1. In the agricultural sector, where operational targets have been set to increase agricultural output through the export of agro-industrial products, commendable progress has been achieved in climate-smart agricultural practices. In addition, work is ongoing to develop the fishery infrastructure and services to tap into the national and export fish market and generate more revenue for the economy.

2. Significant investment has been made in developing reliable access to water for sanitation, food security, and environmental sustainability. In this regard, Eritrea has built 770 dams over the last three decades, increasing the proportion of the rural population with access to safe drinking water from 7% to the current 70%, and in urban areas from 30 to 92 percent.

3. Education and health are essential sectors of Eritrea’s sustainable development program and are almost fully subsidized by the government at all levels. The country aims to ensure equitable access and delivery of quality education at all levels for all citizens. The number of schools at all levels have increased significantly from 526 in 1991/92 to 2,254 in 2020/21 and enrolment rate levels from 346,266 in 1997/98 to 619,180 in 2020/21, respectively. In the same period, the adult literacy rate improved from 46% to about 77%. During the same period, youth literacy improved from 61 to 93 percent, with male literacy at 94 percent and female literacy at 93 percent. This is recorded to be one of the world’s largest increases in youth literacy rates over the past 50 years.

4. Eritrea entered the SDGs period having achieved most of the MDGs related to health. This gave the country the impetus to drive forward with added momentum in the SDGs period. In the past three decades, the number of health facilities have grown fourfold, and the number of healthcare workers increased threefold. Healthcare services have been made almost free with access to healthcare within a 10 km radius for 80% and a 5km radius for 70% of the population. The maternal mortality ratio dropped by 82 percent, the neonatal mortality rate by 49 percent, and the under-five mortality rate reduced by 75 percent. The average annual rate of reduction in under-five mortality in this period is estimated at 4.5 percent – among the fastest in the world. HIV prevalence rate is below 1%. Additionally, the National Immunization Programme is nearly universal, with more than 95 percent of children fully immunized for their age. Throughout the COVID-19 pandemic, Eritrea maintained the lowest death and infection rates. As a result of this and other pertinent factors, life expectancy at birth increased significantly from 48 years in 1991 to 67 years at present. However, there still remain challenges that Eritrea needs to surmount in order to expedite progress toward Universal Health Coverage (UHC), SDG 3, and other health-related SDGs.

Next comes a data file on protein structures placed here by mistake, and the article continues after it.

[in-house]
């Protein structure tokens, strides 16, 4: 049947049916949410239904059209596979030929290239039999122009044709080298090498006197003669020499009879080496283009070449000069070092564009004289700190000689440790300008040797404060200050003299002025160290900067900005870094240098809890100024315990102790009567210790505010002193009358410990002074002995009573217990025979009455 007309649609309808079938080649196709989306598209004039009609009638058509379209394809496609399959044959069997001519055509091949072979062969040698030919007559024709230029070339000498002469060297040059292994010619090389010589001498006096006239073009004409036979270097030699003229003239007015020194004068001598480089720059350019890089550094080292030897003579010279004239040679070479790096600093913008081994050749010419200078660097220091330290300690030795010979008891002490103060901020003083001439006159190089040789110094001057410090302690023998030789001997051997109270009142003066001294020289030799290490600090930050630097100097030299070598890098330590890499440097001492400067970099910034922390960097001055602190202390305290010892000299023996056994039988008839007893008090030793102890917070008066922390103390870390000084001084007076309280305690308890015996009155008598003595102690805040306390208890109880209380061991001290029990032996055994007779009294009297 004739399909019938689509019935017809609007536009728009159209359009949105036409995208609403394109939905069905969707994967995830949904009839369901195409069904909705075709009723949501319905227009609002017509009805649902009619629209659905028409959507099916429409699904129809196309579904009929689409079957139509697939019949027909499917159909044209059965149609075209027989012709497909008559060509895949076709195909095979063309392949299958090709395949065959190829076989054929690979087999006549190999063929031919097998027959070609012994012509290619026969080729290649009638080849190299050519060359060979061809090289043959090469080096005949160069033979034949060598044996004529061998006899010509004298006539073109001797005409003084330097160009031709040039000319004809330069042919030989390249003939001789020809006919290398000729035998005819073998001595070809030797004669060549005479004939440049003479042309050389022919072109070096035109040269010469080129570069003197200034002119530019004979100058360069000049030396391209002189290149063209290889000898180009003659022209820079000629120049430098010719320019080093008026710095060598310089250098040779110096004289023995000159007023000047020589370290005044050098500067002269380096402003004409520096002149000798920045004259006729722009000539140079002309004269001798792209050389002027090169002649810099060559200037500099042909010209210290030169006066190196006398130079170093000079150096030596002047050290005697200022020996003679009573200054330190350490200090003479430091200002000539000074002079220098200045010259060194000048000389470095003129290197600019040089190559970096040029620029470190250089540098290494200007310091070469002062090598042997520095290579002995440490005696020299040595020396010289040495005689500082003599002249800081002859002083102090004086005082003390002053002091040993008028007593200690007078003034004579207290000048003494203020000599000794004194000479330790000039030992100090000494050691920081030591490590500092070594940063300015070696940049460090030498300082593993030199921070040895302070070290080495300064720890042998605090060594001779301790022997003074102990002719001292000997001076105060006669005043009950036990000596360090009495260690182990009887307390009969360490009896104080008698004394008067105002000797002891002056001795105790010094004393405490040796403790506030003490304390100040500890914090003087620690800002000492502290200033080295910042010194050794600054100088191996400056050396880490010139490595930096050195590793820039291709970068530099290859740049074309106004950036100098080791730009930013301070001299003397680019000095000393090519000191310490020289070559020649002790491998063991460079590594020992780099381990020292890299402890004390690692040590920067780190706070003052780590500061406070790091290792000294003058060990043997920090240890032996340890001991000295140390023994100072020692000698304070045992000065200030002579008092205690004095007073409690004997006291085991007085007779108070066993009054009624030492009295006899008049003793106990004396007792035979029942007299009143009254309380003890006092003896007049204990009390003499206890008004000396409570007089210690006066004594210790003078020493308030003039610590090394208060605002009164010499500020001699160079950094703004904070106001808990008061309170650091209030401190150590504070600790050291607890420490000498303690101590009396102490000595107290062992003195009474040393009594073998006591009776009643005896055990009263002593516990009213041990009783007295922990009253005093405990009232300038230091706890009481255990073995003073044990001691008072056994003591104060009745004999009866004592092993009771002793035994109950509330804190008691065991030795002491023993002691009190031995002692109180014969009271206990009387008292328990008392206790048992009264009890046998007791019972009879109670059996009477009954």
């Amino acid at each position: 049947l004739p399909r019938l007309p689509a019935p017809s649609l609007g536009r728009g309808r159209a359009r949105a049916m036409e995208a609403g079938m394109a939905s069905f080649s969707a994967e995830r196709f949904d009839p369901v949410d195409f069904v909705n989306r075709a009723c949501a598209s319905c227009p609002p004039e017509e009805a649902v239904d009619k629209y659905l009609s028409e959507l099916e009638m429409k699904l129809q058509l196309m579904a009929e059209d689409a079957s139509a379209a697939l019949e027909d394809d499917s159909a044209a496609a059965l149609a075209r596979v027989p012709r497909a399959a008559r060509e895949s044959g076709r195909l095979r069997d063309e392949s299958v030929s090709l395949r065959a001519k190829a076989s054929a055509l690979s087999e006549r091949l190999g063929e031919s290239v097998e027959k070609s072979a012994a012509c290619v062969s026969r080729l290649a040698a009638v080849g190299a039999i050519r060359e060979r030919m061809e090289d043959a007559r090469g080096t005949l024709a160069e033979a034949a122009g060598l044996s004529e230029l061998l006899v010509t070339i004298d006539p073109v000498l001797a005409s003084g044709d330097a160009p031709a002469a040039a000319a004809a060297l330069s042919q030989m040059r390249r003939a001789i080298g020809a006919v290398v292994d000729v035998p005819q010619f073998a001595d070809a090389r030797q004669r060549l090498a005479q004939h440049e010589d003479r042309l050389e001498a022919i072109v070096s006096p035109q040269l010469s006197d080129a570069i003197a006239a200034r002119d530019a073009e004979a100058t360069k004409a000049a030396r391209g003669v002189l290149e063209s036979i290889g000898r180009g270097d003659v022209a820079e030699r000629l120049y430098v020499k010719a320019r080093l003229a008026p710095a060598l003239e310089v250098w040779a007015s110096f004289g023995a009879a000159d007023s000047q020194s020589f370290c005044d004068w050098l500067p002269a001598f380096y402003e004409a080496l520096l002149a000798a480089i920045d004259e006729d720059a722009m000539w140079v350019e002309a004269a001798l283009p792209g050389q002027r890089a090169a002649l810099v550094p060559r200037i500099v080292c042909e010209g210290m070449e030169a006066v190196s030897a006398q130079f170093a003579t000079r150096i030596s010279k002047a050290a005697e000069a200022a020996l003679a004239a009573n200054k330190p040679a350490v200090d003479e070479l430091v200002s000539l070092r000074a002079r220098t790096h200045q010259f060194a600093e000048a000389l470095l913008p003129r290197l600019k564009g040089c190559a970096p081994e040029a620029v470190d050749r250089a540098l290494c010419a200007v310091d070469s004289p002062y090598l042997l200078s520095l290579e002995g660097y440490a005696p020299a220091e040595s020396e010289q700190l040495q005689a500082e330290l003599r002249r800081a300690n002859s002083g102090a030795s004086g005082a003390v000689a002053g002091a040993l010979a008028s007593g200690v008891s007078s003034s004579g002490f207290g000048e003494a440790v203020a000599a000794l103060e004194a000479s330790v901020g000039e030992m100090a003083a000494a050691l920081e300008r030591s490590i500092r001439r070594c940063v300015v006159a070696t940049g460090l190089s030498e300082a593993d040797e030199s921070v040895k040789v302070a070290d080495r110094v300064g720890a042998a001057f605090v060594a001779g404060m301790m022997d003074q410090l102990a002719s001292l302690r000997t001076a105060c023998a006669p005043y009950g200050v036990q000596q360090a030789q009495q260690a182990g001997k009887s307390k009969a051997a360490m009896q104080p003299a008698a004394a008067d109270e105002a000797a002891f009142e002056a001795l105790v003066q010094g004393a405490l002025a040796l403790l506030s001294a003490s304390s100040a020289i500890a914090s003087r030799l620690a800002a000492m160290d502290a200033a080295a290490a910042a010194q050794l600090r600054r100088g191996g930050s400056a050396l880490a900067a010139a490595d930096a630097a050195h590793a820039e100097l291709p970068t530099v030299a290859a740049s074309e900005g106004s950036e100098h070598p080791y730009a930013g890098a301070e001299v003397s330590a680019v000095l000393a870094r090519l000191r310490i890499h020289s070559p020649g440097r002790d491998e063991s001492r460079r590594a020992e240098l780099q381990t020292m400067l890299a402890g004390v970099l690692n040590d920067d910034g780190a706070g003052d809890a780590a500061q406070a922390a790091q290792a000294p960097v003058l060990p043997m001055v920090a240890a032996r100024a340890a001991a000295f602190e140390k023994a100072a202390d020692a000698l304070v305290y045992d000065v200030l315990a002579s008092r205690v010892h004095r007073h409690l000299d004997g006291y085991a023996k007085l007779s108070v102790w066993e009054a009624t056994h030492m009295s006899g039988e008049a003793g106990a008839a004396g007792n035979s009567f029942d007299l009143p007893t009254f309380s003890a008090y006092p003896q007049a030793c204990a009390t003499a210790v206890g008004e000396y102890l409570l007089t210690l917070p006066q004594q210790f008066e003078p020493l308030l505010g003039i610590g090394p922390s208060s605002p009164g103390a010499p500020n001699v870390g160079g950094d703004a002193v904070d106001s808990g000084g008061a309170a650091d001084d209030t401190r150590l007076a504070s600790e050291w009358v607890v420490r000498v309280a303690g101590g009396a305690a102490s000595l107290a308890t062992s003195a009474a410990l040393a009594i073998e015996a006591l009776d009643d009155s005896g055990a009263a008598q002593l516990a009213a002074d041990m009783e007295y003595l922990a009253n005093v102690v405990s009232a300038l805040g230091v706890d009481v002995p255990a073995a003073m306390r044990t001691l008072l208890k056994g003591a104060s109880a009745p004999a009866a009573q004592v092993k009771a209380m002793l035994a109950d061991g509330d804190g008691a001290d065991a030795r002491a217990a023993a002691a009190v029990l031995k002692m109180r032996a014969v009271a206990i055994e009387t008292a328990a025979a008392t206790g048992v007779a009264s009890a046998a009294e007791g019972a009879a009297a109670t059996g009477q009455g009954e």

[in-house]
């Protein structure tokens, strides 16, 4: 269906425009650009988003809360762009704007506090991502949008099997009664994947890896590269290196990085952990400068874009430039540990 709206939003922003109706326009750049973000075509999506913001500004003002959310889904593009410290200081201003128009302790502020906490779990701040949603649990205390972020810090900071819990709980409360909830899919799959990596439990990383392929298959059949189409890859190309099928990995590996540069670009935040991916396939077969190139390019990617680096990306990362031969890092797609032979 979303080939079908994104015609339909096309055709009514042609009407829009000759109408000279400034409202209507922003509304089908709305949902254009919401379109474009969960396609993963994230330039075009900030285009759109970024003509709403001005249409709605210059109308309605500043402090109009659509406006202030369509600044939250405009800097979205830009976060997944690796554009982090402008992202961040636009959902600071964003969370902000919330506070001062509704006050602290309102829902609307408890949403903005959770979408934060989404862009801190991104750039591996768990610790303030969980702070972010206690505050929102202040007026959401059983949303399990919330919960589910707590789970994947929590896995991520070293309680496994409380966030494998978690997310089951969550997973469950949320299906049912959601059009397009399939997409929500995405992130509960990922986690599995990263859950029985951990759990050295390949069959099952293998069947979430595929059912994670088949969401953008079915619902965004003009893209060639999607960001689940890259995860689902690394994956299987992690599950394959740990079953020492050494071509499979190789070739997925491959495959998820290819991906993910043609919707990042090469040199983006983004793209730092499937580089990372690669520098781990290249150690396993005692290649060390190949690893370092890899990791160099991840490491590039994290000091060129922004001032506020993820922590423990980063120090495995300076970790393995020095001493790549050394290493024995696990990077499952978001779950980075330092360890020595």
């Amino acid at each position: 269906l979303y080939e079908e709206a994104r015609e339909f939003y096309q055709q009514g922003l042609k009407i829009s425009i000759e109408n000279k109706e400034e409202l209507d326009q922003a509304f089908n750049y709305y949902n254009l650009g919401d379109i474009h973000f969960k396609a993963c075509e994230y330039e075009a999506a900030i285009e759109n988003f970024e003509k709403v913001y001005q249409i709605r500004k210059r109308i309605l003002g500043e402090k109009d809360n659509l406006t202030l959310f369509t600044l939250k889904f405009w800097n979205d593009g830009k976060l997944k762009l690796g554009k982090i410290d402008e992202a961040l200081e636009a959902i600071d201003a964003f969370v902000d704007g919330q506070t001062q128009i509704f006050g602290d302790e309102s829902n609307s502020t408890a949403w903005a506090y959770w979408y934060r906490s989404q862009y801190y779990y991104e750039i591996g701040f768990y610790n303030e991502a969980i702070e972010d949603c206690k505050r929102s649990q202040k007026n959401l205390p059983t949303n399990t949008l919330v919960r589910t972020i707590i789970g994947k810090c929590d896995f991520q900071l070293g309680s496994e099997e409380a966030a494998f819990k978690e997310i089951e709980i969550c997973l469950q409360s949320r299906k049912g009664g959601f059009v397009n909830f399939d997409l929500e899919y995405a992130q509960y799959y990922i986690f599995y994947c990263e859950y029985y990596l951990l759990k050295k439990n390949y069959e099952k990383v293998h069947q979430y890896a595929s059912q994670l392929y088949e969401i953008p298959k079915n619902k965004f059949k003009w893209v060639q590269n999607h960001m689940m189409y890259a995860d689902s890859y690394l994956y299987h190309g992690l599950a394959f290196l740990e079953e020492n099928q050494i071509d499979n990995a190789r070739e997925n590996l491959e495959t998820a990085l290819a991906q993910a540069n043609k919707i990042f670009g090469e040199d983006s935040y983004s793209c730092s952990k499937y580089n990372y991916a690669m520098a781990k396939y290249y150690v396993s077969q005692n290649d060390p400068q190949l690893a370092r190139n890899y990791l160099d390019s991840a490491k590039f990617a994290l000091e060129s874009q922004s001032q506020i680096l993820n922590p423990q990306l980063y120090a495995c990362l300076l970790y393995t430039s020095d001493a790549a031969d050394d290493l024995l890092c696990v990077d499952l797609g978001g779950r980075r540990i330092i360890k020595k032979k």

5. The road network in Eritrea has expanded from approximately 4,930 km in 1991 to more than 15,100 km at present. This has resulted in over 85 percent of cities and villages in the country being connected by roads. In addition, an efficient public transport system exists connecting most towns and villages. Telecommunication infrastructure through both fixed and mobile phones has been built from scratch and this currently serves most of the country.

6. Eritrea is highly endowed with renewable energy sources whose development has been constrained by a lack of capital for investment and other challenges. However, progress has been made over the last three decades by increasing electricity generation capacity from almost non-existent (18MW) to around 200MW. Access to electricity has increased from 40 percent in 2020 to the current 52 percent. Access in urban areas is 76 percent, while in rural areas it is around 40 percent. It is envisioned that investment in energy will be increased using resources from the extractive industry and the support of international development partners.

Mr. President,